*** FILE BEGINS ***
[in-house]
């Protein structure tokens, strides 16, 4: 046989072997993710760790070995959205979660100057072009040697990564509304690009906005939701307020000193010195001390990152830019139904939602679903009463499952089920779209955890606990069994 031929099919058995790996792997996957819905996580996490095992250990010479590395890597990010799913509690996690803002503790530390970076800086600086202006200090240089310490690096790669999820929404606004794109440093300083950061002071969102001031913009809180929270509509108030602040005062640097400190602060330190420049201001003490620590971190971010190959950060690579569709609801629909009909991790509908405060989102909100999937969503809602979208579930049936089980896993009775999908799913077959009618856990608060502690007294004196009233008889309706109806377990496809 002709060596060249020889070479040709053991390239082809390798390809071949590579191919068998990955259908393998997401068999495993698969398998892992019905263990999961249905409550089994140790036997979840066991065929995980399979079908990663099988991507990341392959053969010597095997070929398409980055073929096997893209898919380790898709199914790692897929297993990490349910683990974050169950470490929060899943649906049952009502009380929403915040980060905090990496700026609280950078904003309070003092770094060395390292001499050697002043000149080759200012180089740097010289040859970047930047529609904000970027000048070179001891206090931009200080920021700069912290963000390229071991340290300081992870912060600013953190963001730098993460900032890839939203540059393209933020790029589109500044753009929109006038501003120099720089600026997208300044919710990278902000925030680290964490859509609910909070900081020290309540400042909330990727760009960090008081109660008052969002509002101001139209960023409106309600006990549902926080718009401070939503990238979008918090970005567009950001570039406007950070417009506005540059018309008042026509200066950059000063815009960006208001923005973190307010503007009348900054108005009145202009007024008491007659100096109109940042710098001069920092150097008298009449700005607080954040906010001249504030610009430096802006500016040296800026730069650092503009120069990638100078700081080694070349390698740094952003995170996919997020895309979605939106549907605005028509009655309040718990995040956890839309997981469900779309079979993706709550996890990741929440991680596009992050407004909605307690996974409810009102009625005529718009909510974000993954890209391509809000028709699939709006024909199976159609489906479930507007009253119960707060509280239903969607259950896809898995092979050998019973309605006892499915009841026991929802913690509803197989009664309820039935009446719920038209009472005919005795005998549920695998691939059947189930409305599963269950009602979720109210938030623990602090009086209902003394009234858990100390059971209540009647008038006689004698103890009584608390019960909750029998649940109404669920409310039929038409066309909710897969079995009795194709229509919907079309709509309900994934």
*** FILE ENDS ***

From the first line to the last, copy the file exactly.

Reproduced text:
[in-house]
């Protein structure tokens, strides 16, 4: 046989072997993710760790070995959205979660100057072009040697990564509304690009906005939701307020000193010195001390990152830019139904939602679903009463499952089920779209955890606990069994 031929099919058995790996792997996957819905996580996490095992250990010479590395890597990010799913509690996690803002503790530390970076800086600086202006200090240089310490690096790669999820929404606004794109440093300083950061002071969102001031913009809180929270509509108030602040005062640097400190602060330190420049201001003490620590971190971010190959950060690579569709609801629909009909991790509908405060989102909100999937969503809602979208579930049936089980896993009775999908799913077959009618856990608060502690007294004196009233008889309706109806377990496809 002709060596060249020889070479040709053991390239082809390798390809071949590579191919068998990955259908393998997401068999495993698969398998892992019905263990999961249905409550089994140790036997979840066991065929995980399979079908990663099988991507990341392959053969010597095997070929398409980055073929096997893209898919380790898709199914790692897929297993990490349910683990974050169950470490929060899943649906049952009502009380929403915040980060905090990496700026609280950078904003309070003092770094060395390292001499050697002043000149080759200012180089740097010289040859970047930047529609904000970027000048070179001891206090931009200080920021700069912290963000390229071991340290300081992870912060600013953190963001730098993460900032890839939203540059393209933020790029589109500044753009929109006038501003120099720089600026997208300044919710990278902000925030680290964490859509609910909070900081020290309540400042909330990727760009960090008081109660008052969002509002101001139209960023409106309600006990549902926080718009401070939503990238979008918090970005567009950001570039406007950070417009506005540059018309008042026509200066950059000063815009960006208001923005973190307010503007009348900054108005009145202009007024008491007659100096109109940042710098001069920092150097008298009449700005607080954040906010001249504030610009430096802006500016040296800026730069650092503009120069990638100078700081080694070349390698740094952003995170996919997020895309979605939106549907605005028509009655309040718990995040956890839309997981469900779309079979993706709550996890990741929440991680596009992050407004909605307690996974409810009102009625005529718009909510974000993954890209391509809000028709699939709006024909199976159609489906479930507007009253119960707060509280239903969607259950896809898995092979050998019973309605006892499915009841026991929802913690509803197989009664309820039935009446719920038209009472005919005795005998549920695998691939059947189930409305599963269950009602979720109210938030623990602090009086209902003394009234858990100390059971209540009647008038006689004698103890009584608390019960909750029998649940109404669920409310039929038409066309909710897969079995009795194709229509919907079309709509309900994934």